The flashcards below were created by user
on FreezingBlue Flashcards.
what is the definition of frailty?
- clinical syndrome in which three or more of following criteria are present?
- unintentional weight loss
- self reported exhaustion
- weakness (grip strength)
- slow walking speed
- low physical activity
frailty, independently predicted over 3 years leads to...
- worsening mobility
what are the pathophysiological mechanisms of frailty
- cellular level - cumulative oxidative damage
- system dysregulation - inflammation, hormonal dysregulation, activation of blood clotting pathways, metabolic abnormalities
- system impairment - sarcopenia, neurocognition
what are moderating factors of fragility?
- lifestyle factors - health behaviours, socioeconomic status
how is frailty managed?
- geriatric assessment
- physiotherapy and exercise
- nutrition assessment and intervention
how is exercise beneficial in treating frailty?
beneficial to increase gait speed, improve balance, and improve performance in ADLs in frail older adults
what is recommend exercise intervention for frailty?
- multicomponent training intervention
- long duration >5 months
- performed 3 times per week
- 30-45 mins per session
what is the definition for frailty fractures?
fractures resulting from a fall from a standing height or less, or presenting in the absence of obvious trauma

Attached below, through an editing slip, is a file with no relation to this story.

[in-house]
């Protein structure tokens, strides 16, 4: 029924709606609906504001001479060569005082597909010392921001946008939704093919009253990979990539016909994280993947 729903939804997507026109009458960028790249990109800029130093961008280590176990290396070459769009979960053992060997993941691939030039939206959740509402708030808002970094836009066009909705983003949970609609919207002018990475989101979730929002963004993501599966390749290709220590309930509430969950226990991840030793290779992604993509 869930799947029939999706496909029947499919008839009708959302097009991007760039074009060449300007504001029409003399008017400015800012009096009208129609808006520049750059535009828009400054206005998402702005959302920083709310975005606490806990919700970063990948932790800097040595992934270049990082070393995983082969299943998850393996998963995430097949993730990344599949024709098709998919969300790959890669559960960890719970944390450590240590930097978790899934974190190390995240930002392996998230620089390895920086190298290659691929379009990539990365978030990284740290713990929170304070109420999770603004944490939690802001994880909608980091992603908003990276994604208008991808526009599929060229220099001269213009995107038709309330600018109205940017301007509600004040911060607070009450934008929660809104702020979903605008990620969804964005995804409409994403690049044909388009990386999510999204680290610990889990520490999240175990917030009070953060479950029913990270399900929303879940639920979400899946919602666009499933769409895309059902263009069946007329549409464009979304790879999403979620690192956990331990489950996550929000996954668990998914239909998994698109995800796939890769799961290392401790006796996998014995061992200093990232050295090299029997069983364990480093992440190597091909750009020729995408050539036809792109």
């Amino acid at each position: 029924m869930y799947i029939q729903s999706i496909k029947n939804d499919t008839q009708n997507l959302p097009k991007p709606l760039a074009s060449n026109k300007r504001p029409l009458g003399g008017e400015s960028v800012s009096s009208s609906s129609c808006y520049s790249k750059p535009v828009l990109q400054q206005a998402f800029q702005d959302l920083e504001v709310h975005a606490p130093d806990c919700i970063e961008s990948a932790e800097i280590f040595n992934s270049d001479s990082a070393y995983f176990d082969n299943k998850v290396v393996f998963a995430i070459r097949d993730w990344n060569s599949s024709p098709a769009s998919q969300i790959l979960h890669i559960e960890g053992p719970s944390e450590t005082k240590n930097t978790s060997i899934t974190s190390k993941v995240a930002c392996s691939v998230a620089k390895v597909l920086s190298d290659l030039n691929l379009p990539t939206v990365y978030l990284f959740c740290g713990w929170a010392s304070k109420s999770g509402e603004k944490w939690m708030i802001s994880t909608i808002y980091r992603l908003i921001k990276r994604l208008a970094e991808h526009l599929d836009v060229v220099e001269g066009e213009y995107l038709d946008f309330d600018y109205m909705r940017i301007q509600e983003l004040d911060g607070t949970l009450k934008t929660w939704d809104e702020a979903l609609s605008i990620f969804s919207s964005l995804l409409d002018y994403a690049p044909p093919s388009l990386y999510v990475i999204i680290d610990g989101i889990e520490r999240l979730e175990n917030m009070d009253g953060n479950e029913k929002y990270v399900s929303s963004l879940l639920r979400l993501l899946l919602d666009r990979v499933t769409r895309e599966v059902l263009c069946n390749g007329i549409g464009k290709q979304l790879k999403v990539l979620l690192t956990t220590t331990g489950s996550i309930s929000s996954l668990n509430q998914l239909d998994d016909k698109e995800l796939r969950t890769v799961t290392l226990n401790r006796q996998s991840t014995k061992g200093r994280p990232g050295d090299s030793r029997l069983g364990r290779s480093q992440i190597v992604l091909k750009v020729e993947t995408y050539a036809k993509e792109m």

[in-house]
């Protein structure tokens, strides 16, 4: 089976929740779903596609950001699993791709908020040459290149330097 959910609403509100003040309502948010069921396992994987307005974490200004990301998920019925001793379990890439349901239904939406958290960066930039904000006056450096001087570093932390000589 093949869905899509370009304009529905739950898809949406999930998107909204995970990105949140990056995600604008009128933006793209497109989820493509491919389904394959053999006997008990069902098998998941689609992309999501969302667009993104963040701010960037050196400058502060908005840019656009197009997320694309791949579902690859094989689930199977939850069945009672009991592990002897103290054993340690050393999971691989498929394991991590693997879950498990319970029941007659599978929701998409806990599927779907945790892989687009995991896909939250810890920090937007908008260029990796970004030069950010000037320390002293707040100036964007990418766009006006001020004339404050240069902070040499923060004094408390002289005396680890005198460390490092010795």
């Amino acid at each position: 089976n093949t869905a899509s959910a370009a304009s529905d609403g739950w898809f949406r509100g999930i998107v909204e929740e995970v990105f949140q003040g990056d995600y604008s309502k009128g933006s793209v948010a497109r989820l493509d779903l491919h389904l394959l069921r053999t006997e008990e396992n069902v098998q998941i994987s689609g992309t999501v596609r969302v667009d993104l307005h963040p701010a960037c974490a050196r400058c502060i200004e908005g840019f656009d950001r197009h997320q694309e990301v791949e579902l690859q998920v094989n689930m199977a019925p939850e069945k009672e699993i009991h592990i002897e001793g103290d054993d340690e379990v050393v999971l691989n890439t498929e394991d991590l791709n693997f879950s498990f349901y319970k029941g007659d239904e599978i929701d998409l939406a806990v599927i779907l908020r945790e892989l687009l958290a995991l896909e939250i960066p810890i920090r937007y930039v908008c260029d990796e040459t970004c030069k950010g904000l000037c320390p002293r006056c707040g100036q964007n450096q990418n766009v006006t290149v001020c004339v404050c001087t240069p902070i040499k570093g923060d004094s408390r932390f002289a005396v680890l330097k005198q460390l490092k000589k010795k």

where are common fractures? who do they affect?
- up to one half of women
- one third of men over 50
- hip, spine, wrist
after hip # what is % of mortality?
25% die within 12 months, 50% do not regain original mobility
before mobilising older spines what should you consideR?
only about 30% of vertebral fractures are diagnosed in clinical practice
how can osteoporosis be avoided?
- adequate dietary calcium
- adequate vitamin D status
- limit alcohol to 2 drinks per day
- no smoking
what is management of osteoporosis to prevent the first fracture
- maintain/improve bone
- prevent falls
- nutrition and vitamin D
- physical activity and exercise
- drug therapy
how is vitamin D important?
- important for bone and muscle
- muscle weakness may be associated with vitamin D deficiency
- low serum vit D levels associated with decreased muscle strength, changes in gait, difficulties in rising from a chair, inability to ascend stairs and diffuse muscle pain
what are the principles of exercise to maximise bone health
- rapid short bursts of high intensity/high impact exercise
- exercise in short burst with rests better then long continuous bouts of exercise
- novel forces - change directions, different height jumps more stimulating then repetitive force
if a person has had a fracture, what precautions should you take
- avoid twisting and jarring activities
- consider level of high impact activities
- avoid heavy lifting
- avoid sudden abrupt movements
what the three best things for bone health
How are fragility fractures defined?
Where do they most commonly occur?
What are important strategies to prevent fractures in people with osteoporosis?
What should be features of an exercise programme aimed to build bone?
what is functional decline?
- a decrement in physical and / or cognitive functioning
- decrease in reserve capacity - reconditioning
- cumulative - bedrest, immobility, inactivity
how do physios work with functional decline?
- check strength
- spatial organisation
what are physiotherapist's recommendations for functional decline?
- assess/screen falls and fracture risk, mobility and functional status
- develop plan to encourage activity throughout the day, minimise bed rest, exercise, and retrain ADL
what are other issues to consider with functional decline?
- skin integrity
- management of adequate nutrition, hydration and mobility